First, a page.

Yesterday I came across this inviting tweet from Ben Harris-Roxas:
Who could resist clicking the link! It was with some wonderment that I then read this article posted on the ABC website on Tuesday â€“ Key climate change body loses government funding.
In 2009 the Lancet reported that climate change â€ťcould be the biggest global health challenge of the 21st centuryâ€ť. In the years since, as described in many postings on this site, the health challenges it poses in Australia are already projected to be substantial.
In this context I cannot help but wonder how an organisation whose mission is to â€śgenerate the biophysical, social and economic information needed by decision-makers in government, and in vulnerable sectors and communities, to manage the risks of climate change impacts, by leading the research community in a national interdisciplinary effort,â€ť could not be worthy of government funding?
Perhaps decision makers in government are already so well informed they need no further information? One might then question why a group of Australiaâ€™s leading health organisations felt the need to meet in Canberra last week formally creating an alliance â€śto raise awareness of the adverse health effects of Australiaâ€™s current minerals and energy policyâ€ť.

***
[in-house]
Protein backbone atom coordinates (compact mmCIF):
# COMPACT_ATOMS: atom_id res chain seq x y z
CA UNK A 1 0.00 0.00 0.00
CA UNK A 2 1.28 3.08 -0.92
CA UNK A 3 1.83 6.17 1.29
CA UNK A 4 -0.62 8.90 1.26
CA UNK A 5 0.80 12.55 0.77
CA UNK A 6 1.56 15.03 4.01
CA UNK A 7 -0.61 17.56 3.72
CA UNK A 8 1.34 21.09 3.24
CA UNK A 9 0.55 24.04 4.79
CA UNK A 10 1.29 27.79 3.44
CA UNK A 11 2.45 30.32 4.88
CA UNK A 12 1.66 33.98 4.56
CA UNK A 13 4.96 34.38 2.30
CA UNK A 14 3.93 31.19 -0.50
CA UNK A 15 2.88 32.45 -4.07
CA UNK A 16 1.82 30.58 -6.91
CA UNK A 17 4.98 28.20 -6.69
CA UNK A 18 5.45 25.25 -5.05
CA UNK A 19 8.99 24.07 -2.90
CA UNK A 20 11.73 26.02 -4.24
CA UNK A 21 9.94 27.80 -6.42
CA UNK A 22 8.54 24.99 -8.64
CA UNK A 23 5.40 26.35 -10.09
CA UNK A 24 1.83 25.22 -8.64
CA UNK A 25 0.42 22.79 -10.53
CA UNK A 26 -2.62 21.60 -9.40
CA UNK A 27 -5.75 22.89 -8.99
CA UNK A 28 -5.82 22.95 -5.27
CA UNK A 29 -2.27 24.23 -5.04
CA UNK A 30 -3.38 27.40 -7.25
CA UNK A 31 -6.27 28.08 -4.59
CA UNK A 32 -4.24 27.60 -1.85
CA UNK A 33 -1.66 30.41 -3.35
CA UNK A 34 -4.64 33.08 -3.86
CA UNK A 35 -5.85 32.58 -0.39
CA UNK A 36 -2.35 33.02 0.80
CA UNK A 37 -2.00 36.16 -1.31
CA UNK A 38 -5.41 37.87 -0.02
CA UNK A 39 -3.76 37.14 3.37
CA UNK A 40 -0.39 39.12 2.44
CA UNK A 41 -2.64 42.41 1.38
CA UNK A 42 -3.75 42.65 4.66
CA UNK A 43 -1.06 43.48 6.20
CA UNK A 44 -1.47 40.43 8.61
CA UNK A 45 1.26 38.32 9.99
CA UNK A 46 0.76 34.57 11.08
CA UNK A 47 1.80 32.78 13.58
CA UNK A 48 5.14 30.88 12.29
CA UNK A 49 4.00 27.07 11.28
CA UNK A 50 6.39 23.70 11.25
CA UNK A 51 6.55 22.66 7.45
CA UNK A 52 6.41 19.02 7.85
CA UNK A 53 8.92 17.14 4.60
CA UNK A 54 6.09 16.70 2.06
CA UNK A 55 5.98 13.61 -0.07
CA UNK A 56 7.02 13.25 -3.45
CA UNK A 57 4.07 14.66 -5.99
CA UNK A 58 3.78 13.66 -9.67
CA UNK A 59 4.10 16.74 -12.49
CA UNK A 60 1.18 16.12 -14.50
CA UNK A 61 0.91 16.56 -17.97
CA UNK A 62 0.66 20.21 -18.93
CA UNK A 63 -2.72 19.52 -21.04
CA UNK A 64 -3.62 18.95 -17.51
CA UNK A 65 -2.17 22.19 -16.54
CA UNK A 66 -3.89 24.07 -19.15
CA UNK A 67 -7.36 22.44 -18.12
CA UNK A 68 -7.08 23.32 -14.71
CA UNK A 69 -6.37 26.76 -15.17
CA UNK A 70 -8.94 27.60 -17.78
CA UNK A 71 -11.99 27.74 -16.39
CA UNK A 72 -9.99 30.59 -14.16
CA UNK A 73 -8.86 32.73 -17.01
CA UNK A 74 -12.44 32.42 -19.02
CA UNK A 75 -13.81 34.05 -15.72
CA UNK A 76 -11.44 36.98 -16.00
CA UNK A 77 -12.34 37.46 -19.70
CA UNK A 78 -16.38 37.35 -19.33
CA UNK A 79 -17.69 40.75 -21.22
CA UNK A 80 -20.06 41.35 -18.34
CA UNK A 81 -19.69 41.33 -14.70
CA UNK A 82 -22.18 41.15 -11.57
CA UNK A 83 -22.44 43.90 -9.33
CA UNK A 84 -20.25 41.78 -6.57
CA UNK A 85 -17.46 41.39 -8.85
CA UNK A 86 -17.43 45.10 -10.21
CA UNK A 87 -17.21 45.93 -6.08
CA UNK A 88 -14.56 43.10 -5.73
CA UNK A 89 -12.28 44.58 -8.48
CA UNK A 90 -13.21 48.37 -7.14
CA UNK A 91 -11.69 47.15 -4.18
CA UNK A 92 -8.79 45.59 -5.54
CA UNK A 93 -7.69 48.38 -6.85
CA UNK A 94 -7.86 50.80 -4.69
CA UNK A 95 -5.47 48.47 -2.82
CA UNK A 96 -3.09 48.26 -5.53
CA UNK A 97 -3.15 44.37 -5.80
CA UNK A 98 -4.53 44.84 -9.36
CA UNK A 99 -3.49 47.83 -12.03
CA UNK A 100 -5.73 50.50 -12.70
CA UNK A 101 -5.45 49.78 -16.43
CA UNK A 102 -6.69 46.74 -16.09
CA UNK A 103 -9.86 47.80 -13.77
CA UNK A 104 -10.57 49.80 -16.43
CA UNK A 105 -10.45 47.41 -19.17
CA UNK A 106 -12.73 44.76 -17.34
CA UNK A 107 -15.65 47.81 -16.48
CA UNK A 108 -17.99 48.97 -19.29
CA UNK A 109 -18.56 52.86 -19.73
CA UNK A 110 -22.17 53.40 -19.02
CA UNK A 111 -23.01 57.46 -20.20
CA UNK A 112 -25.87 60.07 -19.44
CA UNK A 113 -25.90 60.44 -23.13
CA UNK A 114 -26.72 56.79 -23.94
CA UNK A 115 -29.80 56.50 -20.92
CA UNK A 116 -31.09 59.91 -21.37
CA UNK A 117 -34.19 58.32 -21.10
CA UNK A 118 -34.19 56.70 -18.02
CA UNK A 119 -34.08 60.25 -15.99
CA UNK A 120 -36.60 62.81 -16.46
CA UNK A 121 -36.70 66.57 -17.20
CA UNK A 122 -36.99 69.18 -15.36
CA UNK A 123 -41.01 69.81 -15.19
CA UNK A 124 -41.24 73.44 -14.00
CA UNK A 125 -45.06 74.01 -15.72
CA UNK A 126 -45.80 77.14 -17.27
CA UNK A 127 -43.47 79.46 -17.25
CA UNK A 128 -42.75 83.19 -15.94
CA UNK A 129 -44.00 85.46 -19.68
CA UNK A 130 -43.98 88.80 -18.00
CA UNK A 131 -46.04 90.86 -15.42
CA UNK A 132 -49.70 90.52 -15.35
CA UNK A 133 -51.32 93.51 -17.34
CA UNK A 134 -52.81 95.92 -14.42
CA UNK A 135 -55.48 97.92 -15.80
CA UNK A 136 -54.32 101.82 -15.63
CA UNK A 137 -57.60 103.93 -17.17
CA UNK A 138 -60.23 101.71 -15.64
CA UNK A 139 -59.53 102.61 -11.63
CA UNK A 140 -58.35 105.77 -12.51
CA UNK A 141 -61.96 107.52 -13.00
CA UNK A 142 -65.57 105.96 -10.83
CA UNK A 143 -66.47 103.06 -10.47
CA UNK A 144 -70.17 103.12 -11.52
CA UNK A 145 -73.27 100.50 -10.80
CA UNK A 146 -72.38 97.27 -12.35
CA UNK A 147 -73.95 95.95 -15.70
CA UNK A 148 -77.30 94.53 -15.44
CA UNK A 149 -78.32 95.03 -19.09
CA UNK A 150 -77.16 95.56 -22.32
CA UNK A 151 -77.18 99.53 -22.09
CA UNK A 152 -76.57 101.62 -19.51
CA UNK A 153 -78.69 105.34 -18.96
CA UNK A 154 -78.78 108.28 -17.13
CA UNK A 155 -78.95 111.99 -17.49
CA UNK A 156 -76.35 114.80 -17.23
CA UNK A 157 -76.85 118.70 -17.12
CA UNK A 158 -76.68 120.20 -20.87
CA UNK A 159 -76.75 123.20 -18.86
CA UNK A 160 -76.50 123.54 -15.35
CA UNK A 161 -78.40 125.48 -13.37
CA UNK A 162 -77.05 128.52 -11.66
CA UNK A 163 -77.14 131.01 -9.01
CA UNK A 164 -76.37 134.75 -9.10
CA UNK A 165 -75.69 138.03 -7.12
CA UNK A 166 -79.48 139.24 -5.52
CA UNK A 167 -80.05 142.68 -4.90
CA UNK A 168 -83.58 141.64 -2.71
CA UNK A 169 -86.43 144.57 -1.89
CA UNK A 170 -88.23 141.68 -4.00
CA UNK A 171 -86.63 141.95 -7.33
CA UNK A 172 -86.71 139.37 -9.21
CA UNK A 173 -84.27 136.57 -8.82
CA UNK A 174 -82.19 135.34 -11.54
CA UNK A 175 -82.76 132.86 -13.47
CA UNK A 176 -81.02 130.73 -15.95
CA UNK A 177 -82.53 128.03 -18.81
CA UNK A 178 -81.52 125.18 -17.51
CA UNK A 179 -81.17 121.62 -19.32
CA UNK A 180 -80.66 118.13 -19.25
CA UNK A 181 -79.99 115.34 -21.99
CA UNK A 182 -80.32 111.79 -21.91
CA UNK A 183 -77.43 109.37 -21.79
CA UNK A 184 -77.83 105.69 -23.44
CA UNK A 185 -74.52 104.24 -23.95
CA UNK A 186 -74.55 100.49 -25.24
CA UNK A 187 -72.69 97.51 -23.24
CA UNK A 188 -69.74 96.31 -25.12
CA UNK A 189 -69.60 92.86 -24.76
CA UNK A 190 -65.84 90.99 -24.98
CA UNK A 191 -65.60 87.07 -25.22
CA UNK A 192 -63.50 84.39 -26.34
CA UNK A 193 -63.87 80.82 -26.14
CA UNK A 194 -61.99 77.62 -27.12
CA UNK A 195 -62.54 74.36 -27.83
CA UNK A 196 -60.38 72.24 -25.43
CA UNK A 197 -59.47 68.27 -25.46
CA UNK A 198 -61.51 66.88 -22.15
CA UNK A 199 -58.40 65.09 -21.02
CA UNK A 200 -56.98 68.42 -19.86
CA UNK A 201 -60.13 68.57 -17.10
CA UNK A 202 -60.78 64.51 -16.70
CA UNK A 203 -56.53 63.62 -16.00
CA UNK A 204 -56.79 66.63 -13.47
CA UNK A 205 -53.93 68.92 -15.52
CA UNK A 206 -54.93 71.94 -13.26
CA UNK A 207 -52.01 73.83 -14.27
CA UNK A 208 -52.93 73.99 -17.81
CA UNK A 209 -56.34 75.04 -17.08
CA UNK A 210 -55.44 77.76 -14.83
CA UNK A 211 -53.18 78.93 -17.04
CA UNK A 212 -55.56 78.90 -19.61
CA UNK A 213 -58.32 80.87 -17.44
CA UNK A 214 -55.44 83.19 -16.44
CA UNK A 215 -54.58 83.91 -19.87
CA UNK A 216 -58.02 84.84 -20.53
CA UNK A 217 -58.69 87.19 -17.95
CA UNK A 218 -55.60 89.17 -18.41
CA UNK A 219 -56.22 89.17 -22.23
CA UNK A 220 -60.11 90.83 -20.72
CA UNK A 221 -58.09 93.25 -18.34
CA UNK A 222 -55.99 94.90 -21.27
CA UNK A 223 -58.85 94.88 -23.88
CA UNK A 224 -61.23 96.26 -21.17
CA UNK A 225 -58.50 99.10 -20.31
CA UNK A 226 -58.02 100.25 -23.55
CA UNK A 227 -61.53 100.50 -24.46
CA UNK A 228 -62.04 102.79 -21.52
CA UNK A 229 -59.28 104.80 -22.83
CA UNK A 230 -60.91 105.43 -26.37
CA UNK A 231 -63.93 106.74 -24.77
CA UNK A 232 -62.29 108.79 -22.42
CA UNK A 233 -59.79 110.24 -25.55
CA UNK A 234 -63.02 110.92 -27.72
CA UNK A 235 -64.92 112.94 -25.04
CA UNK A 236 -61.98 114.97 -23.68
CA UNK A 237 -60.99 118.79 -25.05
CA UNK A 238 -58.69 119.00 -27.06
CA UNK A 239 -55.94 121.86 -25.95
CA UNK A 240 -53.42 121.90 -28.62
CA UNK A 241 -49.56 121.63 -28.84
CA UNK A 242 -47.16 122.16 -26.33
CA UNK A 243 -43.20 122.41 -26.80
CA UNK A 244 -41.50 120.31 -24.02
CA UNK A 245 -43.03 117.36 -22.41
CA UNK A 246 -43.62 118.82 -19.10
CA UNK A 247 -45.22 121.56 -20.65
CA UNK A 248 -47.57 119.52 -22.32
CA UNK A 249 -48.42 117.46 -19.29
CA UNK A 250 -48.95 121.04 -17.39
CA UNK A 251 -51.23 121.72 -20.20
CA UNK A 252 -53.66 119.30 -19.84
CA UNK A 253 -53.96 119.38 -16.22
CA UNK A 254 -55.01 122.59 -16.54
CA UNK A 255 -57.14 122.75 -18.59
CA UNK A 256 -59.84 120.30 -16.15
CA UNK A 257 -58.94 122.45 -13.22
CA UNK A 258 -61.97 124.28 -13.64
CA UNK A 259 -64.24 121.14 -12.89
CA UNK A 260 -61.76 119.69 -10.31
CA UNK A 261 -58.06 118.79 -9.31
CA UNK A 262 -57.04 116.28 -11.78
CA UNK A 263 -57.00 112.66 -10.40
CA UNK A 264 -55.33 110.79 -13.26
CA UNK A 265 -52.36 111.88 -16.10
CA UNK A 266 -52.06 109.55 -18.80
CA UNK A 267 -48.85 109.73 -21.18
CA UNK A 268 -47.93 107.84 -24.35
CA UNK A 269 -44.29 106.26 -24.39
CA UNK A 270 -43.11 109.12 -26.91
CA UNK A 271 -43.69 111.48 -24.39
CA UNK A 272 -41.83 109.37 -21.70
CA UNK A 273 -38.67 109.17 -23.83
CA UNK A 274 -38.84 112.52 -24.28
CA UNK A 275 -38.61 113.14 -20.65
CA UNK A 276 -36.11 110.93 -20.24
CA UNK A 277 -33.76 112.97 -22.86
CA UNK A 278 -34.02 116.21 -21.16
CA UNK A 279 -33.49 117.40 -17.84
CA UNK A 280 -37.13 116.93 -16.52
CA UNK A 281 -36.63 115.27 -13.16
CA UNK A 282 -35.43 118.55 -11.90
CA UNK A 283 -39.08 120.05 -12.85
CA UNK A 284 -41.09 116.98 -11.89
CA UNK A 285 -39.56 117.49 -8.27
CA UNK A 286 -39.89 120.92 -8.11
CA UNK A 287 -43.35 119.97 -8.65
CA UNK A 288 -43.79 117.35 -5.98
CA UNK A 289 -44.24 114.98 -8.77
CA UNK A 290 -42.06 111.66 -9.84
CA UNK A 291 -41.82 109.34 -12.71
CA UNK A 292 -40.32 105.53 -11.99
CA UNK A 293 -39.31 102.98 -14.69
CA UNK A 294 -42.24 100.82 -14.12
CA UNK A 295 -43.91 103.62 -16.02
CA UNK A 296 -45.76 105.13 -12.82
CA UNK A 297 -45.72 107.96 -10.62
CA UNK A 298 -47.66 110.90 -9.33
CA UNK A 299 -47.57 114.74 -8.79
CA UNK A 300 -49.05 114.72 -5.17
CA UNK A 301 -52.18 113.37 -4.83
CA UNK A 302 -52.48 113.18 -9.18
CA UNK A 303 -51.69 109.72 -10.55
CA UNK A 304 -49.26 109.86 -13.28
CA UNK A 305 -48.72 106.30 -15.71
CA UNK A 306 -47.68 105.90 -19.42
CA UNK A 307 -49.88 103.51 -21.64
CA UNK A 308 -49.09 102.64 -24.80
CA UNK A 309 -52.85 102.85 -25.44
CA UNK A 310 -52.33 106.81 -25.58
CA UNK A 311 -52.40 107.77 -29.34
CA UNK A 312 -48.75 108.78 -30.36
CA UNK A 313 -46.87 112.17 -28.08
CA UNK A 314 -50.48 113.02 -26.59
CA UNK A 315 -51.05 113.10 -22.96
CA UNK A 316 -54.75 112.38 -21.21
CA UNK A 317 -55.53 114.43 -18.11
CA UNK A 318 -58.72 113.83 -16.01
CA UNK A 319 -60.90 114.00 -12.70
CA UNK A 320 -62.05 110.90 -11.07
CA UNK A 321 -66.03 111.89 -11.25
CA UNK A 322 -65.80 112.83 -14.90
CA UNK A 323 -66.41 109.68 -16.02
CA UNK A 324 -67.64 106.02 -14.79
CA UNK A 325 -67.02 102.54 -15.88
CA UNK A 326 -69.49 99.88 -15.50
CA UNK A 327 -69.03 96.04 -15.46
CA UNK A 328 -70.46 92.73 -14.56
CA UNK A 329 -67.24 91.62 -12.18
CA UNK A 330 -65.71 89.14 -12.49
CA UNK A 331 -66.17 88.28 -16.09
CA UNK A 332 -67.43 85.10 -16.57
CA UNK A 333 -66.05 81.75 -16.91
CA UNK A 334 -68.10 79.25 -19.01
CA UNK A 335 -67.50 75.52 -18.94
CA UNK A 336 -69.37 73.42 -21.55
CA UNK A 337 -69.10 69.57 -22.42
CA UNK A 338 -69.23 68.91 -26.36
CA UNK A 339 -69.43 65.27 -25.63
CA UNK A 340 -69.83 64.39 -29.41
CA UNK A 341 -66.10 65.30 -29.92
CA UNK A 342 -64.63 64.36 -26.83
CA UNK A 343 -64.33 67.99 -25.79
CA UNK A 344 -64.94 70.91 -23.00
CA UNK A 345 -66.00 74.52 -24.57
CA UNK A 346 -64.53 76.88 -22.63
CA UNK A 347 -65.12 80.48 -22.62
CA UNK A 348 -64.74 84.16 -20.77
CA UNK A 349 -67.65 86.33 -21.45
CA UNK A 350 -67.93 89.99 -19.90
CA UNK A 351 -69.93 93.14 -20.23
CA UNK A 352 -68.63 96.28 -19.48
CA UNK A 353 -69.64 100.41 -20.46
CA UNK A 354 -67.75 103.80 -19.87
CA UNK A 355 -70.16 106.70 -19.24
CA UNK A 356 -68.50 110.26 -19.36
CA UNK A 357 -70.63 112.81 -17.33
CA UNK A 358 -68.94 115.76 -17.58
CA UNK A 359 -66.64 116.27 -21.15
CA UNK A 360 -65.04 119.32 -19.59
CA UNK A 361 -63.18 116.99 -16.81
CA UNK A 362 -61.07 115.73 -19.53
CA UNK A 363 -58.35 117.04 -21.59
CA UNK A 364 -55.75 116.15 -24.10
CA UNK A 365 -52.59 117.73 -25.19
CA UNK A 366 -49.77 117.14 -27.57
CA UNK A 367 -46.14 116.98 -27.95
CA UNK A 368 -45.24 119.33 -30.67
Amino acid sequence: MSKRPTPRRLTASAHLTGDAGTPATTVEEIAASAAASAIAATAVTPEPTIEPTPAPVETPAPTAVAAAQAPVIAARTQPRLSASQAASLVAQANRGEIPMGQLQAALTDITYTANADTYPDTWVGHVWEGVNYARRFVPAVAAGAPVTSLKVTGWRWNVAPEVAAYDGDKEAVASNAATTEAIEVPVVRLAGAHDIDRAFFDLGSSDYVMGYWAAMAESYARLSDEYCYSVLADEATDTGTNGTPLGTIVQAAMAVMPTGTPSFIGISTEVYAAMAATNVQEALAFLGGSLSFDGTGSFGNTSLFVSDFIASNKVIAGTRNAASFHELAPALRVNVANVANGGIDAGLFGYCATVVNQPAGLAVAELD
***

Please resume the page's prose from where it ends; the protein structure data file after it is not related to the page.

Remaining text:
Maybe this is a sign that the government has decided that a â€śventure established by the Australian Government in 2008 to harness and coordinate the capabilities of Australiaâ€™s researchers, to generate and communicate the knowledge decision-makers need for successful adaptation to climate changeâ€ť is too defeatist and that we should give greater thought to mitigation? An idea I would applaud, but sweating away here in Melbourne last night while watching yet another flooding disaster unfold up north I canâ€™t help but think there may still be a role for adaptation.
It could be that research and academics in the area of climate change are already over funded â€“ Iâ€™m sure you will let me know if this is the case.
I cannot bring myself to think that climate change and the challenges it brings are no longer considered worthy of informed and intelligent debate amongst our countries leaders. Nor can I consider that the leading role Australia could play in understanding, mitigating and adapting to climate change is becoming a distant dream. But then again itâ€™s and election year and (almost) anything is possible.